I recently discovered that I am mildly lactose intolerant. This was sad news to me since I am a dairy FIEND! Lucky for me, I think Soy and Almond milk alternatives are delicious! But getting the $2.99 generic half-gallon of almond milk and reading all the crazy additives has been sobering (and expensive):
Ingredients: purified water, almonds, tapioca starch, calcium carbonate, sea salt, potassium citrate, carrageenan, soy lecithin, vitamin A palmitate, vitamin D2, d-alpha-tocopherol (natural vitamin E)
Yikes! The whole reason I stopped drinking dairy was to make a healthy change for the better of my body right? Goodbye nasty chemicals! Hello fast and easy freshly made beverage!
You think it’s expensive? Not if you bargain shop for the almonds. Here in Nebraska they’re typically $5.99 per pound. But I kept my eye out for them to go on sale at all stores and right now Walgreens has them on sale for a couple more days for $3.99 per pound. If you are willing to bargain shop for just some almonds, you can have about 2 gallons of almond milk for the price of ONE HALF gallon of store-bought.
Now if you are like my mom, you would say something like, “but what about calcium? You need calcium!” Well, if you are eating enough green veggies, you should be getting a good dose of that already, but chances are, you’re not. So, let me be the one to tell you: DO IT! Eat your veggies! Tired of feeling like crap all the time? Eat more veggies! Unfortunately, homemade almond milk isn’t fortified with calcium, so you wont be getting as much as you would with cow’s milk. Take a good plant-based multivitamin, and eat your veggies and call it good! If you’re really worried about it, get those chocolate candies that are calcium supplements. (they’re yummy)
So, as I was drinking my store brand almond milk and reading the label, I remembered reading on Jorge Garcia’s Blog (the actor who plays Hurley on LOST, and Diego Soto on Alcatraz) about how he makes his own almond milk! So I read his recipe, Googled several others and decided that it’s super easy! and that the amount of ingredients is all just a matter of preference. amount, texture, thickness, sweetness, etc. So here is my version of Almond Milk. If you are willing to try this out with me, just remember if you don’t like it the first time, change it to make it how you do like next time! trial and error folks!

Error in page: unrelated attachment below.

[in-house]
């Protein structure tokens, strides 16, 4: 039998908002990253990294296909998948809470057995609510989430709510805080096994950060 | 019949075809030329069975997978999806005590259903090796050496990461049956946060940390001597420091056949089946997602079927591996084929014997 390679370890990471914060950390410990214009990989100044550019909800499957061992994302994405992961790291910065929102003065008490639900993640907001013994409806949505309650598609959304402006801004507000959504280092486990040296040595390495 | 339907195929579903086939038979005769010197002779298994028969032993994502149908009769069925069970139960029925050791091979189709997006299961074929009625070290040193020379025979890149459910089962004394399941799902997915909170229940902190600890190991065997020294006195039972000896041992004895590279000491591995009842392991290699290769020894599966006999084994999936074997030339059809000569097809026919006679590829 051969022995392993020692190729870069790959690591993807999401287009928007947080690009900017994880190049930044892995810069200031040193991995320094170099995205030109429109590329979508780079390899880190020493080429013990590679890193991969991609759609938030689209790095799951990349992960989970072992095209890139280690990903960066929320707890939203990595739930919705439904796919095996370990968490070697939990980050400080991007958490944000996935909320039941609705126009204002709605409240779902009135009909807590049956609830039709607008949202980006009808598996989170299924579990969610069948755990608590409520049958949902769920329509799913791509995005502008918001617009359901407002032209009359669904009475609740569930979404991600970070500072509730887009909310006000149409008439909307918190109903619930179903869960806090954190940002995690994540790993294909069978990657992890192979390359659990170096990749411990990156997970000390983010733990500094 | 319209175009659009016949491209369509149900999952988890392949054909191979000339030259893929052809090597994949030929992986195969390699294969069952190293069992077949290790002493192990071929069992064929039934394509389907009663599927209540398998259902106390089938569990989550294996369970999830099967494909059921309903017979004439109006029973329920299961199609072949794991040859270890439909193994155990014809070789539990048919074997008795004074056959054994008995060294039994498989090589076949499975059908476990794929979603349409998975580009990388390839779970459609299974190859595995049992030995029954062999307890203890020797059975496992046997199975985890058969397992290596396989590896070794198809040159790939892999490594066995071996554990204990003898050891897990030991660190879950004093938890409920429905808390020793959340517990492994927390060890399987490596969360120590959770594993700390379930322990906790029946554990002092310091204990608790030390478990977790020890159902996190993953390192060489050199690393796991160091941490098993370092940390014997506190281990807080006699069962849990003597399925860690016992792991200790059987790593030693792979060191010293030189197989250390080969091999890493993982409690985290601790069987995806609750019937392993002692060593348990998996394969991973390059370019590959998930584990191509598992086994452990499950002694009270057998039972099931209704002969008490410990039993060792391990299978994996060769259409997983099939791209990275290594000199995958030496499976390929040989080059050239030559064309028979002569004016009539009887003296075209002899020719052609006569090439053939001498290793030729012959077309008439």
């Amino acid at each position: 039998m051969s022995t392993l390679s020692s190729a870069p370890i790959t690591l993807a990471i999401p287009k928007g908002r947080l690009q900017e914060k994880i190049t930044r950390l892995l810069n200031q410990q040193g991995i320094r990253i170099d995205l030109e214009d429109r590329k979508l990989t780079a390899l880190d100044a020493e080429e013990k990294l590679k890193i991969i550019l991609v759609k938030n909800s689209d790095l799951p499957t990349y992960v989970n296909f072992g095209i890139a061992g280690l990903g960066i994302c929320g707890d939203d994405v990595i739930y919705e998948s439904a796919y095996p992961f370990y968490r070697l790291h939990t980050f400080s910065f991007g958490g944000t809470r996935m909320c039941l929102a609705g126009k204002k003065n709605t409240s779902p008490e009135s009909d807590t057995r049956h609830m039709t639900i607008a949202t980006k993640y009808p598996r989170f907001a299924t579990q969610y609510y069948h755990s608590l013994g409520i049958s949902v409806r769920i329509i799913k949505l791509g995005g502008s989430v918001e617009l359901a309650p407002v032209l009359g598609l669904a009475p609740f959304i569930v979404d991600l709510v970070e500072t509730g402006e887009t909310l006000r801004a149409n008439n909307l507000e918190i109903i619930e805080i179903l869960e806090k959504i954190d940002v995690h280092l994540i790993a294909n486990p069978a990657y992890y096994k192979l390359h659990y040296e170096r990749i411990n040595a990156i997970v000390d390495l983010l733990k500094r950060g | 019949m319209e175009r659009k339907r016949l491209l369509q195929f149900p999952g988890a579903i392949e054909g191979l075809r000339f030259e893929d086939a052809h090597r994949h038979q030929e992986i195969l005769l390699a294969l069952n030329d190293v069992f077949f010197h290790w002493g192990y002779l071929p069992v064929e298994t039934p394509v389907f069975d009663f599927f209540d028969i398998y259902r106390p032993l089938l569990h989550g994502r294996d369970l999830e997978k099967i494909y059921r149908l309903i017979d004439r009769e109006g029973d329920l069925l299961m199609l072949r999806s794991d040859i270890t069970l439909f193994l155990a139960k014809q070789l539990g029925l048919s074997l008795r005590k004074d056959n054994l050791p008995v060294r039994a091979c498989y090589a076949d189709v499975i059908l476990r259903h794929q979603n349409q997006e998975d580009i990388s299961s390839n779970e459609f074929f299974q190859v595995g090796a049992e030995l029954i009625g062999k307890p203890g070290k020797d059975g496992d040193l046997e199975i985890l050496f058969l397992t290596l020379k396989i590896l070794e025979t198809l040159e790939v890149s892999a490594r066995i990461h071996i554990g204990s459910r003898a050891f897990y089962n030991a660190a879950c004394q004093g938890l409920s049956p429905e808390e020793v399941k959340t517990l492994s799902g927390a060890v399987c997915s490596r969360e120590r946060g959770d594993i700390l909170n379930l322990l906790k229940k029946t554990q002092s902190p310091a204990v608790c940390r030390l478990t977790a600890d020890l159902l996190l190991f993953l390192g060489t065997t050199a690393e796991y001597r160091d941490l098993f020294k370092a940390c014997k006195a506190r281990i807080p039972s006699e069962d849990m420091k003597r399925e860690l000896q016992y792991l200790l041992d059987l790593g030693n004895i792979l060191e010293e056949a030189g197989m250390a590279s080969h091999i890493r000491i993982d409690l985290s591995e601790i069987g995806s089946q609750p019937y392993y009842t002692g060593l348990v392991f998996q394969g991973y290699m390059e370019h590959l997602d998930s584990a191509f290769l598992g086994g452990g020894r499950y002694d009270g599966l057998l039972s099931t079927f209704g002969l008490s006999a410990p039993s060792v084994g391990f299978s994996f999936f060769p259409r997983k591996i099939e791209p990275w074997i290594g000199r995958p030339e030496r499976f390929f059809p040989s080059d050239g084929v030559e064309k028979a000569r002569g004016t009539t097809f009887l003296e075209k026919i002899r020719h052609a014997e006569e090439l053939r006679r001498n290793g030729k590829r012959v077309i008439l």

AND! For the love of Pete, DO NOT throw out the leftover pulp/meal of the almonds! there are SEVERAL uses for it, as I will cover that in my next blog post. Cover and refrigerate, or, spread out on baking sheet to toast them, then freeze them in airtight container until next use!
RECIPE TIME! about 20 minutes total.
–In the pictures I only made enough for one serving, (shown) just for visual aid.–
(if your food processor doesn’t fit a half gallon of water, then do this in two batches. Also, some say it’s better to let almonds soak in water a few hours before using instead of blanching, but that requires planning ahead. If you blanch them, it’s done in a snap. results are not very different.)
- blanch 2 cups of almonds. If you want it to go further, 1 cup is sufficient, but most people like theirs thicker/creamier.
- pop them out of their skins (you can literally pop them out, by pinching them, or slowly snapping between fingers…be careful, they might fly across the counter!) discard the skins.
- add half gallon of (preferably filtered) water and the skinless almonds to the food processor.
- pulse until water is off-white and frothy on top.
- OPTIONAL: add a tablespoon or two of PURE VANILLA, and the same amount of local honey.
- pulse for one more minute.
- use a cheesecloth, or thin dishtowel, or clean pantyhose, or a metal mesh strainer and strain into container. (you can buy a good strainer for nut milk on amazon for about $9 but I like to be thrifty and improvise with what I have. squeeze the pulp to get as much liquid out before storing for later use.
- some people prefer to strain the liquid twice, but I haven’t felt the need to.
- save the almond meal/almond pulp for later use.
- That’s it! You’re done! Now, you can let it chill in the fridge, or enjoy a glass right away! Cheers to you and your thriftiness, your new life skill, your new favorite dairy milk alternative–and of course, to your health!